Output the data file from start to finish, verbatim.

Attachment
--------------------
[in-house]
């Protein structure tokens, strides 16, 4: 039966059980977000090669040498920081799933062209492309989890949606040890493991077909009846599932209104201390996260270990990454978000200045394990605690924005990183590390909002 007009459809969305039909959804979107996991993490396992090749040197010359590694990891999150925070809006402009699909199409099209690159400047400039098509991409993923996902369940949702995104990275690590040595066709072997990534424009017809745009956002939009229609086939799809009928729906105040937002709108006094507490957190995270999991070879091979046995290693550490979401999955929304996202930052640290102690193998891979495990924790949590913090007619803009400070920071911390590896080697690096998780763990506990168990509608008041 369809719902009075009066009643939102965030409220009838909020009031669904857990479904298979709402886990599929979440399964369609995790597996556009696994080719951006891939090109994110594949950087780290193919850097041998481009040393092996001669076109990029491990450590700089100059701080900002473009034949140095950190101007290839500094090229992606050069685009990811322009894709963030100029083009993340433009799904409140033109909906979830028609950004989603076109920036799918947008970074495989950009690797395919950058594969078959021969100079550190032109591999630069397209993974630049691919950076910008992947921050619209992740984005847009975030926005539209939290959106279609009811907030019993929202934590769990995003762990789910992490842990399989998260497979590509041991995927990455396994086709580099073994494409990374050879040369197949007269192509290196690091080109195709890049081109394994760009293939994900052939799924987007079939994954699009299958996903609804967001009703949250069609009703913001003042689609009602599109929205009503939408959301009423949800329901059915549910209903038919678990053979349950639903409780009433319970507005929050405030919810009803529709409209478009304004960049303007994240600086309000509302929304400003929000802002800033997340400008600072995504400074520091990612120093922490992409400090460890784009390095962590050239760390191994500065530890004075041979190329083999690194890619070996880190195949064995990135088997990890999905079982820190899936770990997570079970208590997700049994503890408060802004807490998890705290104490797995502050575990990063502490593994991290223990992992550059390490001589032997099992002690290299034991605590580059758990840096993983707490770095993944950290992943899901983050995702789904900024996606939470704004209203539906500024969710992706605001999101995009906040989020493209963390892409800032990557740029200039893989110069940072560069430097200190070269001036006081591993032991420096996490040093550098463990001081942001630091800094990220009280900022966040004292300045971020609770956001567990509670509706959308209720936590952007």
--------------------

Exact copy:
[in-house]
């Protein structure tokens, strides 16, 4: 039966059980977000090669040498920081799933062209492309989890949606040890493991077909009846599932209104201390996260270990990454978000200045394990605690924005990183590390909002 007009459809969305039909959804979107996991993490396992090749040197010359590694990891999150925070809006402009699909199409099209690159400047400039098509991409993923996902369940949702995104990275690590040595066709072997990534424009017809745009956002939009229609086939799809009928729906105040937002709108006094507490957190995270999991070879091979046995290693550490979401999955929304996202930052640290102690193998891979495990924790949590913090007619803009400070920071911390590896080697690096998780763990506990168990509608008041 369809719902009075009066009643939102965030409220009838909020009031669904857990479904298979709402886990599929979440399964369609995790597996556009696994080719951006891939090109994110594949950087780290193919850097041998481009040393092996001669076109990029491990450590700089100059701080900002473009034949140095950190101007290839500094090229992606050069685009990811322009894709963030100029083009993340433009799904409140033109909906979830028609950004989603076109920036799918947008970074495989950009690797395919950058594969078959021969100079550190032109591999630069397209993974630049691919950076910008992947921050619209992740984005847009975030926005539209939290959106279609009811907030019993929202934590769990995003762990789910992490842990399989998260497979590509041991995927990455396994086709580099073994494409990374050879040369197949007269192509290196690091080109195709890049081109394994760009293939994900052939799924987007079939994954699009299958996903609804967001009703949250069609009703913001003042689609009602599109929205009503939408959301009423949800329901059915549910209903038919678990053979349950639903409780009433319970507005929050405030919810009803529709409209478009304004960049303007994240600086309000509302929304400003929000802002800033997340400008600072995504400074520091990612120093922490992409400090460890784009390095962590050239760390191994500065530890004075041979190329083999690194890619070996880190195949064995990135088997990890999905079982820190899936770990997570079970208590997700049994503890408060802004807490998890705290104490797995502050575990990063502490593994991290223990992992550059390490001589032997099992002690290299034991605590580059758990840096993983707490770095993944950290992943899901983050995702789904900024996606939470704004209203539906500024969710992706605001999101995009906040989020493209963390892409800032990557740029200039893989110069940072560069430097200190070269001036006081591993032991420096996490040093550098463990001081942001630091800094990220009280900022966040004292300045971020609770956001567990509670509706959308209720936590952007």